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Trump says US will withdraw from Syria ‘very soon’

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Washington :President Donald Trump has announced that the US will withdraw from Syria “very soon,” just hours after the Pentagon highlighted the need for American troops to remain in the war-torn country.
“We will be coming out of Syria, like, very soon. Let the other people take care of it now,” Trump said o during a speech on infrastructure spending in the state of Ohio.
The US has reportedly more than 2,000 troops stationed in eastern Syria, in addition to several thousand others in the Arab country’s north.
“But we’re going to be coming out of there real soon. Going to get back to our country, where we belong, where we want to be,” Trump said.
Trump also complained that the US has wasted trillions of dollars in Middle East wars, but gets “nothing” in return.
“We spent $7 trillion in the Middle East. And you know what we have for it? Nothing,” Trump declared, promising to focus future US spending on building jobs and infrastructure at home.
“Remember I used to say ‘keep the oil’ as a civilian. We never kept the oil. If we kept the oil, we would have been OK. If we kept the oil, we wouldn’t have ISIS (Daesh), because you know who kept a lot of the oil: ISIS. That’s how they funded themselves. They kept the oil. We didn’t keep the oil. Stupid, stupid,” he said.
Trump’s remarks on pulling out of Syria were made just hours after chief Pentagon spokesperson Dana White told reporters that “important work remains to guarantee the lasting defeat of these violent extremists”, referring to Daesh.
In January, then US Secretary of State Rex Tillerson announced that the US military would remain in Syria indefinitely.
A top Russian security official says the US has set up around 20 military bases in areas controlled by the Kurdish militants it supports in northern Syria.
The US and its allies have been bombarding what they call Daesh positions inside Syria since September 2014 without any authorization from the Damascus government or a UN mandate.
Syria has on several occasions written to the UN, complaining that the US was flagrantly violating its sovereignty. The US supports militants fighting to topple President Bashar al-Assad and has repeatedly attacked Syrian army positions.
Russian Foreign Ministry spokeswoman Maria Zakharova voiced alarm at US plans to fortify its military presence in Syria, saying heavy equipment was arriving at the American base in the eastern town of al-Tanf in Homs Province.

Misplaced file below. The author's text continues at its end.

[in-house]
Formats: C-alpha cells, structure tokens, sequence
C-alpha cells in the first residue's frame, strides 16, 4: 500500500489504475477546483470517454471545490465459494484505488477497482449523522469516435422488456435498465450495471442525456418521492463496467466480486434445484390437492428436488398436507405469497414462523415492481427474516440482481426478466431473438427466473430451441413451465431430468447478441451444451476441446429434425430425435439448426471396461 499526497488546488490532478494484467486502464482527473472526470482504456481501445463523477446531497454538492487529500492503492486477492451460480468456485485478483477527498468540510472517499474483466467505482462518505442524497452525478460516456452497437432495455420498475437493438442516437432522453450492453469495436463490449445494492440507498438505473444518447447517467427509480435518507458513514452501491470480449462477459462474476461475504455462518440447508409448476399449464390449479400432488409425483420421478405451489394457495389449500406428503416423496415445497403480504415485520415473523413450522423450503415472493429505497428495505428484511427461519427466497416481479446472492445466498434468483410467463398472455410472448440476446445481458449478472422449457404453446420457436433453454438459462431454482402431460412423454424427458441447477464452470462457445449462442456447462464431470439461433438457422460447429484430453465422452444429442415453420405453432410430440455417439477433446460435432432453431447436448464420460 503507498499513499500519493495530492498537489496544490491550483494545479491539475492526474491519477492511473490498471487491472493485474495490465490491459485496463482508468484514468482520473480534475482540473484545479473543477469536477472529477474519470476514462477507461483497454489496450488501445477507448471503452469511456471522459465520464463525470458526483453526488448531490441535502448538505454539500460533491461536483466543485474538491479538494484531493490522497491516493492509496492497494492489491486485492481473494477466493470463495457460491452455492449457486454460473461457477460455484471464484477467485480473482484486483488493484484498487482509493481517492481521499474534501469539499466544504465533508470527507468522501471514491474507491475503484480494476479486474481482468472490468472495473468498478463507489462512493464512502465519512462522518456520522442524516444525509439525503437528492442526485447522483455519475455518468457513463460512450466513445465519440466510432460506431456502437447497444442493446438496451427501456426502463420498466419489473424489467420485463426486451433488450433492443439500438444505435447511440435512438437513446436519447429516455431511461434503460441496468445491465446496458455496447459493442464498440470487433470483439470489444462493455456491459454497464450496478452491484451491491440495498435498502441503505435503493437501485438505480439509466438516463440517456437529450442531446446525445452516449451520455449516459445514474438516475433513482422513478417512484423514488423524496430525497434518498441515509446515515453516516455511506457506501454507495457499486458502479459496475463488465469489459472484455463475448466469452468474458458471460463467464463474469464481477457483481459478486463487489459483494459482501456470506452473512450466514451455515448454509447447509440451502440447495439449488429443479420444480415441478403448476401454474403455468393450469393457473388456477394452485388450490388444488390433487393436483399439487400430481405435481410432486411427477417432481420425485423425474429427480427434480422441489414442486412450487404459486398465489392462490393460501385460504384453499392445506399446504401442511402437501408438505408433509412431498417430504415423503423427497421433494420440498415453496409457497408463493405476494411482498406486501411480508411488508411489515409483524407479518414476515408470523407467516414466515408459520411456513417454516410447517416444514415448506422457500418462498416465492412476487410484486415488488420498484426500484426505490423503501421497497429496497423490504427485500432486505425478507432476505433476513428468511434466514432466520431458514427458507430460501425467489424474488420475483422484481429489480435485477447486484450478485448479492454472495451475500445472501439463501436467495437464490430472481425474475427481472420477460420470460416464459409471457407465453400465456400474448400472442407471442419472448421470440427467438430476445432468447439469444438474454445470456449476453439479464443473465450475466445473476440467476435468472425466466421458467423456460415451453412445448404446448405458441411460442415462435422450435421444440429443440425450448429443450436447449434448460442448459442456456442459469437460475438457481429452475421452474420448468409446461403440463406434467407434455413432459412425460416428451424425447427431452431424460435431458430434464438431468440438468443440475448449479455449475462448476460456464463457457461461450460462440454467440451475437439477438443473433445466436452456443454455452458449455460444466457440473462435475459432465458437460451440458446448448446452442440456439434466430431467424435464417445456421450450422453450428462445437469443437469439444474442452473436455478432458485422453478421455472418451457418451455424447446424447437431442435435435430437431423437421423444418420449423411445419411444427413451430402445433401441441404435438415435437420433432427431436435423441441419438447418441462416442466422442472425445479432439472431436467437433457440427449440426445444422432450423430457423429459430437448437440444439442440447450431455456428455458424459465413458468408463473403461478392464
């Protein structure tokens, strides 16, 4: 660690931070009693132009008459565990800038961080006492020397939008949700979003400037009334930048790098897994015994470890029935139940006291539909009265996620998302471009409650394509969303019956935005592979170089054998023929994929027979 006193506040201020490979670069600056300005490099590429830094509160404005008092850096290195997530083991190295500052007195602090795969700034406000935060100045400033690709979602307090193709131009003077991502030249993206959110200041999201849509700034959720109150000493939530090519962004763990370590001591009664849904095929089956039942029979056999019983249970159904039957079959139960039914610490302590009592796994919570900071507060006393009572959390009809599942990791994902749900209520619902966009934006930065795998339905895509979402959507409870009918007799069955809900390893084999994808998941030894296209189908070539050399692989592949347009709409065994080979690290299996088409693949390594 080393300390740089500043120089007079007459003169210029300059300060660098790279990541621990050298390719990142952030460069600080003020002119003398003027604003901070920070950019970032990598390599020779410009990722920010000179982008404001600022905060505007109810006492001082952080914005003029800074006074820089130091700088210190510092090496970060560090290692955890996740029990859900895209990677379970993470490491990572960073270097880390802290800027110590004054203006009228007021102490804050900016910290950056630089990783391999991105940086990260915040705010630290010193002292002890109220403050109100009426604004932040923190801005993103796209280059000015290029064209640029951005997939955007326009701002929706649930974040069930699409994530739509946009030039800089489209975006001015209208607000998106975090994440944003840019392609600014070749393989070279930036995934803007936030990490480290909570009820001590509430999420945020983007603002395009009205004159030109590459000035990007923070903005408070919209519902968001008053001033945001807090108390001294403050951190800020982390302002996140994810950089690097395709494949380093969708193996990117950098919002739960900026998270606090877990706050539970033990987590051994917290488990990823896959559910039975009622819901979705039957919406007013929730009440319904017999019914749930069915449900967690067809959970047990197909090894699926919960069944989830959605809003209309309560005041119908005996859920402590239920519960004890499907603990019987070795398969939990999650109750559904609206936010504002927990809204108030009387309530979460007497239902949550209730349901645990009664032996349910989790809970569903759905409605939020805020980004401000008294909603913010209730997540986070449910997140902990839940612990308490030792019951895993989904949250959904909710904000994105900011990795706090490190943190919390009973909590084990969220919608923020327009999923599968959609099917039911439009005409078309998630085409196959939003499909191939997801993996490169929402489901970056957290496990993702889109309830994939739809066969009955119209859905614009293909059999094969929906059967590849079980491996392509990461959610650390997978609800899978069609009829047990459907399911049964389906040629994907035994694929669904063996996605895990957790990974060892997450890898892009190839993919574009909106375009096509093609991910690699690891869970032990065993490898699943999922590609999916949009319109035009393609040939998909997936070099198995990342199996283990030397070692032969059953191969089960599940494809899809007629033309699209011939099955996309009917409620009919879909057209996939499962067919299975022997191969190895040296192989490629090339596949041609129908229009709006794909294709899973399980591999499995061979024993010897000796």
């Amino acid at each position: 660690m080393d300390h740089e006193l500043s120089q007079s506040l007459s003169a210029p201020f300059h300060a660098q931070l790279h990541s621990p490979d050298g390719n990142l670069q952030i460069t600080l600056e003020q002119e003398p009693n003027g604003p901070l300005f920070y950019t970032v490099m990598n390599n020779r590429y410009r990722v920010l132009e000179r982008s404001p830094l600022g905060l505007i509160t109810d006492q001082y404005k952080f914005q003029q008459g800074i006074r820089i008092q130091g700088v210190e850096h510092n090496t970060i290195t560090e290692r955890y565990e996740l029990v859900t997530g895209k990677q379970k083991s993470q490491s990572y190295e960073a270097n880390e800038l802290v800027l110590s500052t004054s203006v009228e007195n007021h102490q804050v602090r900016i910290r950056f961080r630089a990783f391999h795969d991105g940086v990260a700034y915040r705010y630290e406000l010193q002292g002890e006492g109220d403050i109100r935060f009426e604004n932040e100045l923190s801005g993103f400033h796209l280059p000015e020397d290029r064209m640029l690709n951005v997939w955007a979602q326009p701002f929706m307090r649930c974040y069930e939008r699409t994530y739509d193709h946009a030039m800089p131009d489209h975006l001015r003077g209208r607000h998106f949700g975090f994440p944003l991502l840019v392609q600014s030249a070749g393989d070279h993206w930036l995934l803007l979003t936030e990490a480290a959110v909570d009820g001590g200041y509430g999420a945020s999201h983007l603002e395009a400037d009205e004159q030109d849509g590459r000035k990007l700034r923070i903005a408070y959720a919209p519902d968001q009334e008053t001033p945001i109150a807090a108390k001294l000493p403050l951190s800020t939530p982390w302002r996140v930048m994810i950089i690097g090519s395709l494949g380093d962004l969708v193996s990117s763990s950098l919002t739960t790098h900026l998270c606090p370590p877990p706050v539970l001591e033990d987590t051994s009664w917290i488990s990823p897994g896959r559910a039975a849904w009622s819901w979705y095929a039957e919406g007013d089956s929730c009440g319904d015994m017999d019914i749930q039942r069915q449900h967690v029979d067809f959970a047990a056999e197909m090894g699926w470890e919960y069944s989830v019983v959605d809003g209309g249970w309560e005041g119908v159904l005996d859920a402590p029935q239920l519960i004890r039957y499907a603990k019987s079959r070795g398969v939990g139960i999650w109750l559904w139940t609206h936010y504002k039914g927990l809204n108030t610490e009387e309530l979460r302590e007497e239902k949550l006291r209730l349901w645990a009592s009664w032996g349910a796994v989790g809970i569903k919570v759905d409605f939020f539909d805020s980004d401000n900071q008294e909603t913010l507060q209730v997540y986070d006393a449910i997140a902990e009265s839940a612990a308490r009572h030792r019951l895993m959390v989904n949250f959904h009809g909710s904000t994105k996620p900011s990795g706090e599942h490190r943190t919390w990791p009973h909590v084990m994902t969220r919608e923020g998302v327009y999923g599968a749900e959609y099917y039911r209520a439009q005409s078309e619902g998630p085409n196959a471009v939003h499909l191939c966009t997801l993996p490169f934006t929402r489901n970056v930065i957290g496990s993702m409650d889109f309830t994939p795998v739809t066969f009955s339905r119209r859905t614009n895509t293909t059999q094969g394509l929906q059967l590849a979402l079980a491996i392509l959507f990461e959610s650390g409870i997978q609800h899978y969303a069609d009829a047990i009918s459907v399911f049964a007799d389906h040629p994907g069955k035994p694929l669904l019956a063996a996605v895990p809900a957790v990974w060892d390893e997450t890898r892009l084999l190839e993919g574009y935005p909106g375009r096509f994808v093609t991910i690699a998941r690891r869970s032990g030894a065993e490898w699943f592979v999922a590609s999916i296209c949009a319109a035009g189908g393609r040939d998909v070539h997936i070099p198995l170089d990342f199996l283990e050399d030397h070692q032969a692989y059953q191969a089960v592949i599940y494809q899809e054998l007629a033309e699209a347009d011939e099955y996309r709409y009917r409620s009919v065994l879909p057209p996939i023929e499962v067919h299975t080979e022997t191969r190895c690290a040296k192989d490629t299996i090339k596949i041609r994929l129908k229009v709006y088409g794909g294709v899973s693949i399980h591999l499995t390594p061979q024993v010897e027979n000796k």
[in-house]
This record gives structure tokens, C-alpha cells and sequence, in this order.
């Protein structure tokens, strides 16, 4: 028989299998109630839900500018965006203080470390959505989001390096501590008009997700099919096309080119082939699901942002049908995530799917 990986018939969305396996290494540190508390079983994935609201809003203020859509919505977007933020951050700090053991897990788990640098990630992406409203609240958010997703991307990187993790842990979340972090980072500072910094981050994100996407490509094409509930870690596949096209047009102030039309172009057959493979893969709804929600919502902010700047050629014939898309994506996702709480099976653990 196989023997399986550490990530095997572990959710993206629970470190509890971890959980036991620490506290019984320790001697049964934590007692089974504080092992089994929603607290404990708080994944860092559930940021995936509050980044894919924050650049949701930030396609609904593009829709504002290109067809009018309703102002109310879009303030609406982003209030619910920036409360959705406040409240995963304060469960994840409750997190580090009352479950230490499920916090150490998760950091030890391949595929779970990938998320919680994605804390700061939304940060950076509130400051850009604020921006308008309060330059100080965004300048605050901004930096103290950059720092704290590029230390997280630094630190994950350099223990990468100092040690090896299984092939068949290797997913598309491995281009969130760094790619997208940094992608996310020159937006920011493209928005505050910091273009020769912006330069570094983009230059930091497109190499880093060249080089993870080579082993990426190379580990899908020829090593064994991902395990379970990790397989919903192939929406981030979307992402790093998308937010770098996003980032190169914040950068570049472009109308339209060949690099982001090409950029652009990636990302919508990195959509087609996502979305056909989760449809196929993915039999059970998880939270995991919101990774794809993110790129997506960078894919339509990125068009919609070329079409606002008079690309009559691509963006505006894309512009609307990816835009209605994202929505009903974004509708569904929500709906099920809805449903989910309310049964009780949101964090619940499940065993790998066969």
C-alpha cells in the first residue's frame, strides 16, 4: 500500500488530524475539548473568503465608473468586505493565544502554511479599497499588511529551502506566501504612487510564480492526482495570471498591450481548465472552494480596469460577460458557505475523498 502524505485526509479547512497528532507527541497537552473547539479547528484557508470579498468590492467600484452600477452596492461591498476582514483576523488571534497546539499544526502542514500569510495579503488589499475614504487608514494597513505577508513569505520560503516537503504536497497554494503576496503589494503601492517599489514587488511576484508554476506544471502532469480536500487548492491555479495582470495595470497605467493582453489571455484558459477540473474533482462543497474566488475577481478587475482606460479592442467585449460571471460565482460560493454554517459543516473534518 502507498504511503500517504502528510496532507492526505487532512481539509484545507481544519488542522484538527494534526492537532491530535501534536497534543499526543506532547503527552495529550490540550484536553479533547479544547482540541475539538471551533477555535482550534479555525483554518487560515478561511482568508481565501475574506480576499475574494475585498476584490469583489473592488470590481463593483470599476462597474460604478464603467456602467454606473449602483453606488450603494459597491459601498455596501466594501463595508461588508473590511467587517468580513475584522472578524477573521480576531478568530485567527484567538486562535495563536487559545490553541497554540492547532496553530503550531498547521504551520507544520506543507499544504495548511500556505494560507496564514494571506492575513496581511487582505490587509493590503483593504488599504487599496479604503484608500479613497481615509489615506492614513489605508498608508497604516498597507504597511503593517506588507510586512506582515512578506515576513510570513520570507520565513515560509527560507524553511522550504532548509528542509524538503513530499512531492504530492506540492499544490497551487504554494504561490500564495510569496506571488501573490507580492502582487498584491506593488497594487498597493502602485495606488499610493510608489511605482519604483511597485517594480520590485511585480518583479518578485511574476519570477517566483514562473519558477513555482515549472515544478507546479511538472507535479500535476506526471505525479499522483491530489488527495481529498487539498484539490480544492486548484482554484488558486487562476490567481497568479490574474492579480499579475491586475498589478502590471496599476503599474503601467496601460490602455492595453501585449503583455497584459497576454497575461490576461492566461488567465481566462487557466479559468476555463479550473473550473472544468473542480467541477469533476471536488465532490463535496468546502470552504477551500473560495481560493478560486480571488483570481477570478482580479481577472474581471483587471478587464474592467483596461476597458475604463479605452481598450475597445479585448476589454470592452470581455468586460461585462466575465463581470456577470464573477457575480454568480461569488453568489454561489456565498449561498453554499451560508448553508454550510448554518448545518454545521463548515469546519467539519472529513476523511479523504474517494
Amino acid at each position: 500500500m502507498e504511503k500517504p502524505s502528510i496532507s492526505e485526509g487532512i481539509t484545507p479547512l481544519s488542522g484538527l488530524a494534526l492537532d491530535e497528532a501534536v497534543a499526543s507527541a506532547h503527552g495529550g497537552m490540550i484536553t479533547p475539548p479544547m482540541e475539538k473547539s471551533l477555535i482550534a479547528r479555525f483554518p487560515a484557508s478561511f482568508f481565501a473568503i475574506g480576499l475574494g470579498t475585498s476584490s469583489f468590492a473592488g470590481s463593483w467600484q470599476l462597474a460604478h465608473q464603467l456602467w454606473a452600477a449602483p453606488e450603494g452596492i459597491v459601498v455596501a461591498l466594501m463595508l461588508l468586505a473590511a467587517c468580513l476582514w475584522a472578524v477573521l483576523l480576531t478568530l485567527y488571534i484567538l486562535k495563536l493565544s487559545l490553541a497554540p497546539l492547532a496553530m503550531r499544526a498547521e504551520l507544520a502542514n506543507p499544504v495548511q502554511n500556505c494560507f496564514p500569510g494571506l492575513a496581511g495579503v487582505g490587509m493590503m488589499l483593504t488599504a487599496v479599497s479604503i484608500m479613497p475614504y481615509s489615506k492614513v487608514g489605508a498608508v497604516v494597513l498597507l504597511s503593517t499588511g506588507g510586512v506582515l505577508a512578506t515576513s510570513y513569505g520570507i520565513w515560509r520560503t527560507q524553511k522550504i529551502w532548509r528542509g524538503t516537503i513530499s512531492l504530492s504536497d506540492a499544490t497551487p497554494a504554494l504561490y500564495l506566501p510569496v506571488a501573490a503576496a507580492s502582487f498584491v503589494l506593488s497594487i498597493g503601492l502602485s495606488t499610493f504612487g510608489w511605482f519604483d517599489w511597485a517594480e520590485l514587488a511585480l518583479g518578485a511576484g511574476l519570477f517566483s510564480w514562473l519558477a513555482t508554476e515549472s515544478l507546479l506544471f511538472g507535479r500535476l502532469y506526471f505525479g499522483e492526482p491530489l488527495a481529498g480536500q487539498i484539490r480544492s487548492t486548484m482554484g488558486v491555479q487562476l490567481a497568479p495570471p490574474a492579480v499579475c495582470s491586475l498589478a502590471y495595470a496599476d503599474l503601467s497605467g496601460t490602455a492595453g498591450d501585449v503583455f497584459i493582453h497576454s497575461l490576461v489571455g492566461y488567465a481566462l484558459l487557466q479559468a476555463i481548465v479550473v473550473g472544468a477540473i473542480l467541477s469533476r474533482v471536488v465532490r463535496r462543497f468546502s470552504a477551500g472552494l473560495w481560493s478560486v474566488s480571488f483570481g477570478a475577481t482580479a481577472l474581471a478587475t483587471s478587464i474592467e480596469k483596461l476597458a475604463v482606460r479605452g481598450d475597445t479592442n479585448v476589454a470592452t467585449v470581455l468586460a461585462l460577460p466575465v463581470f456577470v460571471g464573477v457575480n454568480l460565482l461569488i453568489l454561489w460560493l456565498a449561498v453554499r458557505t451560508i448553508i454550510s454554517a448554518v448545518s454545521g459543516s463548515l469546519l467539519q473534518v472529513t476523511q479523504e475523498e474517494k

“We are still concerned about reports that the United States and its allies are consolidating their illegal military presence in the territory of sovereign Syria. In particular, heavy military equipment is arriving in the zone established by the United States around the settlements of al-Tanf in the southeast of the country,” Zakharova said.
The US and its allies have been bombarding what they call Daesh positions inside Syria since September 2014 without any authorization from the Damascus government or a UN mandate.
The strikes, however, have on many occasions resulted in civilian casualties and failed to fulfill their declared aim of countering terrorism.
The Syrian Foreign Ministry has on several occasions written to the UN, complaining that the US is flagrantly violating the sovereignty of Syria by targeting residential neighborhoods.
The US also supports militants fighting the government of Syrian President Bashar al-Assad and has directly targeted Syrian military positions.


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International

Trump to meet Kim Jong-un again in late February: White House

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WASHINGTON: The White House announced that US President Donald Trump will hold a second summit with North Korean leader Kim Jong-un in late February.

During the meeting, the two leaders will hold talks over the steps taken by Pyongyang to dismantle its nuclear and missile programmes. It may be recalled that the first meeting between the two leaders was held on June 12, 2018 in Singapore. The White House, however, did not reveal where the two leaders will meet in February.

The White House made the announcement shortly after Trump held a meeting with North Korean envoy, Kim Yong Chol, on Friday for a discussion that included talk about Kim Jong-un’s unfulfilled pledge to dismantle nuclear weapons programmes of North Korea.

 

“President Donald J Trump met with Kim Yong Chol for an hour and half, to discuss denuclearization and a second summit, which will take place near the end of February. The president looks forward to meeting with Chairman Kim at a place to be announced at a later date,” White House Press Secretary Sarah Sanders said in a statement.

The press secretary told reporters: “We continue to make progress, we continue to have conversations. The US is going to continue to keep “pressure and sanctions” on North Korea until “we see fully and verifiable denuclearization”. We had very good steps and very good faith from the North Koreans with the release of hostages and other moves and so we’ll continue this conversation.And the President looks forward to it next February.”